Yesterday the same propagandists recognized Islam was not “especially conducive to terrorism” and that “terrorism as practiced today is essentially an importation from the West.” Today we are constantly bombarded with the notion that Islam, cleverly cloaked in terms such as “Islamism” and “Political Islam,” is the Evil Mastermind of global terrorism.
The key to understanding this dramatic reversal is historical perspective. At that time, the alleged evil ravaging the Free World was not “Islamism,” but Communism. In The Pope and the Axis of Terror, BBC blogger Adam Curtis explains the neoconservative “Red Scare” narrative:
It had a dramatic thesis.
It said that there was a “Global Terror Network” underneath the surface of most Western societies and the Middle East.
That all of them – the Red Brigades, Baader-Meinhof gang, Provisional IRA, South Moluccans, Japanese Red Army, Iranian terrorists, Turkish People’s Liberation Army, Spain’s ETA, Popular Front for the Liberation of Palestine and Fatah, the military arm of the Palestine Liberation Organization were all part of a grand Soviet scheme.
Communism was the shadowy evil force that justified runaway military spending, repression at home, and permanent war abroad. The dramatic narrative was also expounded upon by the Jewish Telegraph Agency (JTA), with a particular focus on the Palestinians, following the conference in 1979:
The Soviet Union is training “hundreds of Palestinians” in terrorist schools near Moscow and along the Black Sea, and there are similar training camps in Bulgaria and Czechoslovakia, a British newspaper reported.
Details of the connection between the Soviet Union and the Palestinians were given in the Daily Telegraph by Journalist Robert Moss, a specialist on subversion who two weeks ago attended the Jerusalem conference on terrorism. Moss said that because of the Soviet support for Palestinian terrorism, as well as its toll of innocent lives, it is a “tragic error” for any Western government to confer legality on the Palestine Liberation Organization.
He named the Military Academy at Simferopol in the Crimea as “a primary reception center for PLO men selected for sabotage and terrorist training in the Soviet Union.” Courses, said to include river crossings and all types of sabotage, are attended by mixed groups of 50 to 60 PLO trainees, drawn from different guerrilla organizations according to a quota system.
A “typical” course at Simferopol included recruits from Yasir Arafat’s El Fatah, the Syrian backed Al Saiqa, the Palestine Liberation Front and George Habash’s Popular Front for the Liberation of Palestine.
Moss claims that Palestinians of above-average aptitude are sometimes transferred to special courses in KGB or GRU (Soviet military intelligence) schools, which also receive a steady intake of intelligence officers from Libya, Syria, Iraq and South Yemen.
PLO SEEN AS USEFUL ASSET
In the Soviet view, Moss added, the PLO is a “tremendously useful asset.” It can supply shock troops, like the members of Idi Amin’s bodyguard in Uganda; subversive agents in the Persian Gulf sheikhdoms and Saudi Arabia “that can now hold a knife to the throats of pro-Western monarchs”; and “all-purpose terrorists,” he wrote. The PLO “can also serve as the middleman in supplying arms to the national liberation movements,” as well as carrying out missions of specifically Soviet rather than Palestinian interest.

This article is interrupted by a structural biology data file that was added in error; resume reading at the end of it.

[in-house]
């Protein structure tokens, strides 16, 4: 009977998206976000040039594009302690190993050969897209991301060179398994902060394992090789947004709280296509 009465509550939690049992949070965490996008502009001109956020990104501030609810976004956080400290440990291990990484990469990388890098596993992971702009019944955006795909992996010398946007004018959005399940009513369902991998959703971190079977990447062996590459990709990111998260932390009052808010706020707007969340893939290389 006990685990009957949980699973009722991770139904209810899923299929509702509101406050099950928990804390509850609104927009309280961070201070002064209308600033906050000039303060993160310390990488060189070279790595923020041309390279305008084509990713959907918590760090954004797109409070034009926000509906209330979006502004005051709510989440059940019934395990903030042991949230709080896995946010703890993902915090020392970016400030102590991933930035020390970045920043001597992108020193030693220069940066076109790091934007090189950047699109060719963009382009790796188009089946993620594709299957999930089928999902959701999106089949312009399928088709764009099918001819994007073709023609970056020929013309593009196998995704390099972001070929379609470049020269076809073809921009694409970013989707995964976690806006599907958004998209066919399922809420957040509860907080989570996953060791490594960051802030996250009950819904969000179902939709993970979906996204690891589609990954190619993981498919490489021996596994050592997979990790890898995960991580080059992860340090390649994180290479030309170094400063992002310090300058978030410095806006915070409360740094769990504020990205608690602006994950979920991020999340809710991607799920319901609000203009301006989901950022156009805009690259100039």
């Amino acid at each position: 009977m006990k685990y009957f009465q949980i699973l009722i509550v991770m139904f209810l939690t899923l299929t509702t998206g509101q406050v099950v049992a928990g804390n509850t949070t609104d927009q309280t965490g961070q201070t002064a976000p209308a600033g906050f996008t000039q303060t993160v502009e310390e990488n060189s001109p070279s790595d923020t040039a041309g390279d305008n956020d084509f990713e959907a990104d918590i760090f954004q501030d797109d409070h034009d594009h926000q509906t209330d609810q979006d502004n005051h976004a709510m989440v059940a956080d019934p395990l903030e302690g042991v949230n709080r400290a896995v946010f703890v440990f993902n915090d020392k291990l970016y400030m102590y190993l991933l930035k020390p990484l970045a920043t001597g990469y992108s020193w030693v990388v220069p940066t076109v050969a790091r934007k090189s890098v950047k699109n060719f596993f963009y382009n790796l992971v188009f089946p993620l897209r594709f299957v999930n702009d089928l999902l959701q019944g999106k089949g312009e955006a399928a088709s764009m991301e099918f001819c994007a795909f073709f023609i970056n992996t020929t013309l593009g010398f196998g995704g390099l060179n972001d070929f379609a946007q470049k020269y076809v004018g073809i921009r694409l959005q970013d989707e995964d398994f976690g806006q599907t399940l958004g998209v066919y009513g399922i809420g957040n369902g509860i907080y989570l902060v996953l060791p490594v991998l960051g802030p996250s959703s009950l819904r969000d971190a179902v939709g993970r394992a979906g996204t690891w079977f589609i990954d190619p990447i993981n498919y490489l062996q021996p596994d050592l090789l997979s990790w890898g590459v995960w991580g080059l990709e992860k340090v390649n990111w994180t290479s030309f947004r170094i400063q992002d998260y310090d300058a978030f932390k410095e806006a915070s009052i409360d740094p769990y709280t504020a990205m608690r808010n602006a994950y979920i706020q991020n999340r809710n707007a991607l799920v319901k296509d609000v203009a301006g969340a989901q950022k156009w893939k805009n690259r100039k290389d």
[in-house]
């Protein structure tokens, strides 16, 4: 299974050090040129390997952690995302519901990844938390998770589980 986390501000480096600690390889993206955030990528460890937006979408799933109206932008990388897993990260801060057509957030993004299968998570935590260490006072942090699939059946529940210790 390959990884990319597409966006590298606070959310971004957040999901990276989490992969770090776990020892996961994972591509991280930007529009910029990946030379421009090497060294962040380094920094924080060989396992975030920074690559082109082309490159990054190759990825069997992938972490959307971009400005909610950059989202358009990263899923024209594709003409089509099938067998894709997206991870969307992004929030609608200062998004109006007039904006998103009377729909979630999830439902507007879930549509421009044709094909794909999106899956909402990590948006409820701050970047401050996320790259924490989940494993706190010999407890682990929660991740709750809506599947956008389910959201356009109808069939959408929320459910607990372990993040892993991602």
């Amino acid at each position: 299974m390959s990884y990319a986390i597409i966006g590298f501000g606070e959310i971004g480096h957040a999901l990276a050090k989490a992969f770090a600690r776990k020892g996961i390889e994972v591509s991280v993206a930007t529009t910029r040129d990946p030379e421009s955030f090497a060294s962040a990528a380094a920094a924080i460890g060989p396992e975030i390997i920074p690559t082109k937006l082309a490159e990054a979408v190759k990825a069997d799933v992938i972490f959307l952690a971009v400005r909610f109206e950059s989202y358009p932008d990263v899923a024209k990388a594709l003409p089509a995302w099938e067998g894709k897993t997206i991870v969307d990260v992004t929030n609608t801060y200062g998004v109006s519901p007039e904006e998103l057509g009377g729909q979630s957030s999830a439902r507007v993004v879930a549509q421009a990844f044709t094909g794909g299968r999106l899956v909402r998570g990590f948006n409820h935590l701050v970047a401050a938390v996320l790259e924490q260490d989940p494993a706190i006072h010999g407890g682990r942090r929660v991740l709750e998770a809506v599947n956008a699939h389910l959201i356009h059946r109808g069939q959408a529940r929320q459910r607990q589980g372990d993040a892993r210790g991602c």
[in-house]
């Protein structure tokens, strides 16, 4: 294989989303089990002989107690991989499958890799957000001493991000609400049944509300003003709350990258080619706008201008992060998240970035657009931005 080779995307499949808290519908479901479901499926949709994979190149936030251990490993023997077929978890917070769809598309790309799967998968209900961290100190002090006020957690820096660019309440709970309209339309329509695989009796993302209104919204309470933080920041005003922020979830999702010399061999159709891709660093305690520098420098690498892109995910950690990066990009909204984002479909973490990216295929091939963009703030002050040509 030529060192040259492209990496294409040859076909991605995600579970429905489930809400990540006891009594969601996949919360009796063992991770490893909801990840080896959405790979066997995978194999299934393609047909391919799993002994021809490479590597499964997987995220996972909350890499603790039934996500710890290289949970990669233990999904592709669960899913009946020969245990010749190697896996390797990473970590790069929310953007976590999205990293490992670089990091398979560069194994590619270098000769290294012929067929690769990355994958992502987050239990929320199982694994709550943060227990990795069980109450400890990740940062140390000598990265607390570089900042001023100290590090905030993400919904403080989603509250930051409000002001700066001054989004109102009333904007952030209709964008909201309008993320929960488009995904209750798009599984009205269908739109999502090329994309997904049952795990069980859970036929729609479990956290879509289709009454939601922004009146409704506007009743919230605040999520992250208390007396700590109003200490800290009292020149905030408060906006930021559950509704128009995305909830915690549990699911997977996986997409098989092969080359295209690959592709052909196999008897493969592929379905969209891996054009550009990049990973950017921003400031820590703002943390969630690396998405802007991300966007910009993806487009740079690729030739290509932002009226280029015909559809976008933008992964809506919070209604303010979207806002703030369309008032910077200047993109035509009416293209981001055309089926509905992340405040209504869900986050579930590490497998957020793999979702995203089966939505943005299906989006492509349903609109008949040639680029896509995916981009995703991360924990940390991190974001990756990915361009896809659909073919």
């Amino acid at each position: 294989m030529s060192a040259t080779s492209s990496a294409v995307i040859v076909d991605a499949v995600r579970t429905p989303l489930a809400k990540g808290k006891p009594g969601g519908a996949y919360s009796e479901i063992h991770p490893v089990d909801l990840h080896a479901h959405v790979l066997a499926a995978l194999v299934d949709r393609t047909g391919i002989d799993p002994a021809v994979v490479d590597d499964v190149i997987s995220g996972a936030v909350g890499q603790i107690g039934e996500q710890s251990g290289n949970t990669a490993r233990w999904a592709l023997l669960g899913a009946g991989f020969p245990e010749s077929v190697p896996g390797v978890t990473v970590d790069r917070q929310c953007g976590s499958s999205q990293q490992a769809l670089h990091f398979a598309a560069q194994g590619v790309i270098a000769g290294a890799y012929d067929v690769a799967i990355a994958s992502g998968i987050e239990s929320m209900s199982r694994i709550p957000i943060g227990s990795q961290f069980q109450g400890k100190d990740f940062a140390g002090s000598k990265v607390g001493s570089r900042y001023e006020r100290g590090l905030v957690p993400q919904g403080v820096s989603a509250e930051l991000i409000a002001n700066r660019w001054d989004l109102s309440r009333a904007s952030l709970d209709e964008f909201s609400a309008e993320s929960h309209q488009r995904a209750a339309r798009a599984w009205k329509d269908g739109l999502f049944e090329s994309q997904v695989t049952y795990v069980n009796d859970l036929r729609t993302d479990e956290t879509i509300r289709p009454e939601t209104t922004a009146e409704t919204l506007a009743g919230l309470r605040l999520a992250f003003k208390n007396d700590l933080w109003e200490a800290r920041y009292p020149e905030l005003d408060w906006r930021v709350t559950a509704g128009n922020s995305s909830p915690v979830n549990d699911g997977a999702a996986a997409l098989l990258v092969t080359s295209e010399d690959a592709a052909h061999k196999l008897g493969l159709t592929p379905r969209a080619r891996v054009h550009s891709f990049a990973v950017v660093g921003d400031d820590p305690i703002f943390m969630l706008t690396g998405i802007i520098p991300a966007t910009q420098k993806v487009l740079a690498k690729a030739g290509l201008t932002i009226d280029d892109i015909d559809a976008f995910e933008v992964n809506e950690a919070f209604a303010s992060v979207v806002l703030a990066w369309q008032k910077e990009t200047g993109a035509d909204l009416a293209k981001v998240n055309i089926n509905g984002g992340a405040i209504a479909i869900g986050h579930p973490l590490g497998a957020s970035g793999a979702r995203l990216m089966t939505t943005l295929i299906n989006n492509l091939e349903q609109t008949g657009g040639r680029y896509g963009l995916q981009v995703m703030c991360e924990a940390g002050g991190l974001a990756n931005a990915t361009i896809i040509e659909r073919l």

“One such case was the PLO plot to blow up fuel depots in West Berlin…. Another was the attempt by a Palestinian hit team in Holland in 1975 to hijack a train carrying Jewish refugees from the Soviet Union,” Moss stated.
Rolling the Palestinian nationalist struggle into the Red Scare narrative was an ingenious plot. Despite initial skepticism, the “War on Terror” with the Soviet Union playing the role of Evil Terrorist Mastermind was the centerpiece of neoconservative propaganda for the next decade.
Then the Soviet Union collapsed.
The inevitable end to the Cold War hysteria that had prevailed for decades was a disaster for the neoconservative enterprise. Hawkish disciples, including Irving Kristol and Norman Podhoretz, were devastated. When asked in 1990 why he had stopped writing, Podhoretz said he had lost his compass. He no longer knew what to think, noting with irony that Kristol had moved all the way to Washington, D.C, just as the “the spirit blew out of the Beltway.” 1
But the neoconservatives are a resourceful and patient lot. Yes, the Soviet menace had disappeared from the world stage, but fortunately, new villains quickly emerged. The Green Menace of “Islamism” replaced the Red Menace of Communism, and the neoconservatives were off and running again.
The neoconservatives were quick and nimble, retooling their propaganda in the wake of the Soviet collapse. The precious narrative could be saved, but sadly for the propagandists, progress would be slow. Whipping up mass hysteria is not always an easy task.
The neoconservatives openly expressed their dreams of a catalyzing event that would galvanize the public behind their militaristic agenda. Fortunately for them, the event came in the fall of 2001.
The New Pearl Harbor they’d longed for came in the form of the 9/11 terrorist attacks, delivering the neoconservative dream on a silver platter. They openly recognized the attacks as a blessing, and soon the entire chorus began evangelizing with renewed passion. The script is eerily familiar, but this time around, the Mean Green Menace has taken center stage.
Propaganda is always calibrated to an audience swimming in a particular historical moment. Even people who have bought into the propaganda of the day hook, line, and sinker can often easily recognize the absurdity of the propaganda campaigns of an earlier era.
The trick is being able to recognize the carefully engineered propaganda campaigns that resonate in the current climate. Sometimes all it takes to see what’s in front of your nose is a brief glimpse into the historical archive.
1. Gary J. Dorrien, Imperial Designs: Neoconservatism and the New Pax Americana (New York: Routledge, 2004), p. 14.↩